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Bayou Macon
Home Up Amite River Atchafalaya Ecology Atchafalaya Ports River Travel Atchafalaya River Bayou Dorcheat Bayou LaFourche Bayou Macon Bayou Teche Black River Calcasieu River Lower Mississippi Mississippi River Basin Ouachita River River Of Song Pearl River Red River Sabine River Tensas River Upper Mississippi US Army Corp US Wildlife

 

    The land lying between Bayou Macon and the Mississippi, lower than the natural levees of the two streams, formed a depression that was inundated in periods of flood.  After traveling from Jefferson County, Arkansas, for 250 miles, Bayou Macon joins the Tensas 42 miles before the latter reaches the Black River.  When white men first appeared on the edge of the basin, except for a small branch of the Natchez tribe, the Tensas, no Indians permanently occupied the region.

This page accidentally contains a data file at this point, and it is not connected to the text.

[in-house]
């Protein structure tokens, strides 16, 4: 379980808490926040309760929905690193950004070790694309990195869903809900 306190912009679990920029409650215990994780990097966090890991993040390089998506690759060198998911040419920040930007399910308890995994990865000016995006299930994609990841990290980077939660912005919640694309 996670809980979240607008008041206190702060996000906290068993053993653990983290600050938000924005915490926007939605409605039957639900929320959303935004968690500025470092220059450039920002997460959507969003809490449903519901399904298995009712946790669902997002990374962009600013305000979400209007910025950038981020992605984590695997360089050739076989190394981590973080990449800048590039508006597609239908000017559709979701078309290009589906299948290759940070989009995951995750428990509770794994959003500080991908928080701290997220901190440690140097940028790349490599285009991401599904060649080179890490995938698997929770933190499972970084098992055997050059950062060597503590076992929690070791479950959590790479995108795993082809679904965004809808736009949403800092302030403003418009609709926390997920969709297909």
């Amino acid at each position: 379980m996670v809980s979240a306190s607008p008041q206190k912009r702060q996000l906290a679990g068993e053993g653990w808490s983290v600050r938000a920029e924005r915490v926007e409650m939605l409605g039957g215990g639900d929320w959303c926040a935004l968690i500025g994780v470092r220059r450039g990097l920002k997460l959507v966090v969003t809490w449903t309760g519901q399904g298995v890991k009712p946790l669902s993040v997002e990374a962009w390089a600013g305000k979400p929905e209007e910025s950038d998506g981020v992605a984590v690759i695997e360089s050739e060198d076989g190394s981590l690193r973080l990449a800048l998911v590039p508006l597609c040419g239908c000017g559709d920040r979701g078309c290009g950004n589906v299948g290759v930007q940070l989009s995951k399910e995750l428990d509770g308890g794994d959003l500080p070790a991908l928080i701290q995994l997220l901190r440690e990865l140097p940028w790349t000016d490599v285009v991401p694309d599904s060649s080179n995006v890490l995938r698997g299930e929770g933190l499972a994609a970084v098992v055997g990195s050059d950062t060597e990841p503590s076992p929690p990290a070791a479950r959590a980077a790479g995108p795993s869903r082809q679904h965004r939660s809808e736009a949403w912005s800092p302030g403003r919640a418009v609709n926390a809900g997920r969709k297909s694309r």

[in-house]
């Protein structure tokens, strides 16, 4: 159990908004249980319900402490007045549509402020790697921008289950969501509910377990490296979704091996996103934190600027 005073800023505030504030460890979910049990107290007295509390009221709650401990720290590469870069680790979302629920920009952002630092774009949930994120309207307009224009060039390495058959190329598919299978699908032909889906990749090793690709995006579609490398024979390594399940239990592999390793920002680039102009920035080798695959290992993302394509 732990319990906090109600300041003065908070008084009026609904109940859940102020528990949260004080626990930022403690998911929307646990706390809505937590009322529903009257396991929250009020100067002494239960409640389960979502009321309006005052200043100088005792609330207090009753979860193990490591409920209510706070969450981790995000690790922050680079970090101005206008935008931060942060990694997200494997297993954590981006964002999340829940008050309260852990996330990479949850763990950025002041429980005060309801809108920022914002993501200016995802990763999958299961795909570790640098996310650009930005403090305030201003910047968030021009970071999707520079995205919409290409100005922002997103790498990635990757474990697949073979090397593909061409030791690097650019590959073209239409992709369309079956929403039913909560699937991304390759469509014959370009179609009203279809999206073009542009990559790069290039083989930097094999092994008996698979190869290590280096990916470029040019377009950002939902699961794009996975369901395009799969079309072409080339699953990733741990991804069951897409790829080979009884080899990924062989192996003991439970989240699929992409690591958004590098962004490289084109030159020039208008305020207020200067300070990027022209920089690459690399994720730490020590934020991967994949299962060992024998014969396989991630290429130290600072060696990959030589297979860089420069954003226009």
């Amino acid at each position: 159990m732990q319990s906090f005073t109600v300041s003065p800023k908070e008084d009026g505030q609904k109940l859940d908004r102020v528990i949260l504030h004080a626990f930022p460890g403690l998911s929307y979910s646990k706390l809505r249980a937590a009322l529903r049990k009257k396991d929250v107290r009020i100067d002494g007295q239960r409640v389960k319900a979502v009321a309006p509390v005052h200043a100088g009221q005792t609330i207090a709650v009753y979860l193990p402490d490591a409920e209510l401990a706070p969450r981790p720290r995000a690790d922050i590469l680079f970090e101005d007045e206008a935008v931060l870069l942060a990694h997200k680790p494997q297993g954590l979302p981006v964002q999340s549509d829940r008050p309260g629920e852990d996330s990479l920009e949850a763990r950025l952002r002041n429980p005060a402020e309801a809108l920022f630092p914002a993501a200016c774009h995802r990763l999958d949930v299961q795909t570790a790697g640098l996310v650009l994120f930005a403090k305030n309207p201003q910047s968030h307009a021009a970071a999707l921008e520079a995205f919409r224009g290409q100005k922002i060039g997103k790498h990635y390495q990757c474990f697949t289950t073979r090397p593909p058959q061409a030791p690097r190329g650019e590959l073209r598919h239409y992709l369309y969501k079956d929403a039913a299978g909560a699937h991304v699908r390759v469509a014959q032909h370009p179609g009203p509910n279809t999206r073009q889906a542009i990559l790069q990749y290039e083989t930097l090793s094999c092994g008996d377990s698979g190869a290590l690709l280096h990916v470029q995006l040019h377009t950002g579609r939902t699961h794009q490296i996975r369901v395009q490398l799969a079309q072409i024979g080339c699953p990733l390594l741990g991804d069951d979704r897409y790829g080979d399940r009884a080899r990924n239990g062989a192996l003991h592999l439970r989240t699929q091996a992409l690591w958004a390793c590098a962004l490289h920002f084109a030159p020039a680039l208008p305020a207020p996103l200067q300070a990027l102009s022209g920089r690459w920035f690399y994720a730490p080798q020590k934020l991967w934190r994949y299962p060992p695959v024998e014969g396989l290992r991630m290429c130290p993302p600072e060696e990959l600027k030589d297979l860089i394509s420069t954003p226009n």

The French, during their occupation of Louisiana, made no permanent settlements on Bayou Macon or on
the Tensas.
 
Northeast Louisiana
The Upper Mississippi River
The Tensas River
Bayou Macon
The Ouachita River
The Black River
 
Northwest Louisiana
Bayou Dorcheat
Red River
 
Southwest Louisiana
Sabine River
Calcasieu River
 
South Louisiana
Atchafalaya River
Bayou Teche
Bayou LaFourche
 
Southeast Louisiana
The Lower Mississippi
Pearl  River
Amite  River